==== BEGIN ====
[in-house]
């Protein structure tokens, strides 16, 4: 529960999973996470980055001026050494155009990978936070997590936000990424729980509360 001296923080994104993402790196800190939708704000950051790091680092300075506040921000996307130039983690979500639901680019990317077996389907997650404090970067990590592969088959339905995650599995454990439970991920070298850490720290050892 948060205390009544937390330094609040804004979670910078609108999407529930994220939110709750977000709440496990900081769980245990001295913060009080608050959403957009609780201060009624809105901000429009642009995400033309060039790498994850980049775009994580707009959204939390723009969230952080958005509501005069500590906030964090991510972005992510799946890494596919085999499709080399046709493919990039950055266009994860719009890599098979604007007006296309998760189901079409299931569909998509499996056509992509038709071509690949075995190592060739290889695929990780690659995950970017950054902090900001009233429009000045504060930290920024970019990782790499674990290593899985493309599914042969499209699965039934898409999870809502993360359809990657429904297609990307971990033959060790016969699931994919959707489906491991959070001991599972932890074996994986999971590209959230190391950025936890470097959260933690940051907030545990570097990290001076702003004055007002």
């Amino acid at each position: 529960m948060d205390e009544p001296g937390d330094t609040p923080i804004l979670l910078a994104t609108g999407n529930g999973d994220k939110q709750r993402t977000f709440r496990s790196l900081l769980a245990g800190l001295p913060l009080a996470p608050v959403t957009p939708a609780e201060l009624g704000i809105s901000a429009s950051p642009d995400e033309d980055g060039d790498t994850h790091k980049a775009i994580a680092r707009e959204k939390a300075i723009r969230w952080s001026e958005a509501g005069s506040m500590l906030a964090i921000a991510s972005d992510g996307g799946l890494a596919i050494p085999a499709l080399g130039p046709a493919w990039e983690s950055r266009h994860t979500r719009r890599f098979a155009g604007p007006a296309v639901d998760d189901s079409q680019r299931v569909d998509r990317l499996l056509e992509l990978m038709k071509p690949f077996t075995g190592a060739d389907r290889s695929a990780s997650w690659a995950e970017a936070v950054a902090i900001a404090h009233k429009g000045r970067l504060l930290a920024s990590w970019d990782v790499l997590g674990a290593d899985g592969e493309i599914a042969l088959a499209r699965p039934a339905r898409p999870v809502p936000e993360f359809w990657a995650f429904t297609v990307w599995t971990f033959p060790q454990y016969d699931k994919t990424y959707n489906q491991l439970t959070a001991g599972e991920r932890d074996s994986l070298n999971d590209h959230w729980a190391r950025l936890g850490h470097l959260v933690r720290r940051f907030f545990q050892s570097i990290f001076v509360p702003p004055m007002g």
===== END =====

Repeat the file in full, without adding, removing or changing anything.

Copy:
[in-house]
């Protein structure tokens, strides 16, 4: 529960999973996470980055001026050494155009990978936070997590936000990424729980509360 001296923080994104993402790196800190939708704000950051790091680092300075506040921000996307130039983690979500639901680019990317077996389907997650404090970067990590592969088959339905995650599995454990439970991920070298850490720290050892 948060205390009544937390330094609040804004979670910078609108999407529930994220939110709750977000709440496990900081769980245990001295913060009080608050959403957009609780201060009624809105901000429009642009995400033309060039790498994850980049775009994580707009959204939390723009969230952080958005509501005069500590906030964090991510972005992510799946890494596919085999499709080399046709493919990039950055266009994860719009890599098979604007007006296309998760189901079409299931569909998509499996056509992509038709071509690949075995190592060739290889695929990780690659995950970017950054902090900001009233429009000045504060930290920024970019990782790499674990290593899985493309599914042969499209699965039934898409999870809502993360359809990657429904297609990307971990033959060790016969699931994919959707489906491991959070001991599972932890074996994986999971590209959230190391950025936890470097959260933690940051907030545990570097990290001076702003004055007002």
């Amino acid at each position: 529960m948060d205390e009544p001296g937390d330094t609040p923080i804004l979670l910078a994104t609108g999407n529930g999973d994220k939110q709750r993402t977000f709440r496990s790196l900081l769980a245990g800190l001295p913060l009080a996470p608050v959403t957009p939708a609780e201060l009624g704000i809105s901000a429009s950051p642009d995400e033309d980055g060039d790498t994850h790091k980049a775009i994580a680092r707009e959204k939390a300075i723009r969230w952080s001026e958005a509501g005069s506040m500590l906030a964090i921000a991510s972005d992510g996307g799946l890494a596919i050494p085999a499709l080399g130039p046709a493919w990039e983690s950055r266009h994860t979500r719009r890599f098979a155009g604007p007006a296309v639901d998760d189901s079409q680019r299931v569909d998509r990317l499996l056509e992509l990978m038709k071509p690949f077996t075995g190592a060739d389907r290889s695929a990780s997650w690659a995950e970017a936070v950054a902090i900001a404090h009233k429009g000045r970067l504060l930290a920024s990590w970019d990782v790499l997590g674990a290593d899985g592969e493309i599914a042969l088959a499209r699965p039934a339905r898409p999870v809502p936000e993360f359809w990657a995650f429904t297609v990307w599995t971990f033959p060790q454990y016969d699931k994919t990424y959707n489906q491991l439970t959070a001991g599972e991920r932890d074996s994986l070298n999971d590209h959230w729980a190391r950025l936890g850490h470097l959260v933690r720290r940051f907030f545990q050892s570097i990290f001076v509360p702003p004055m007002g």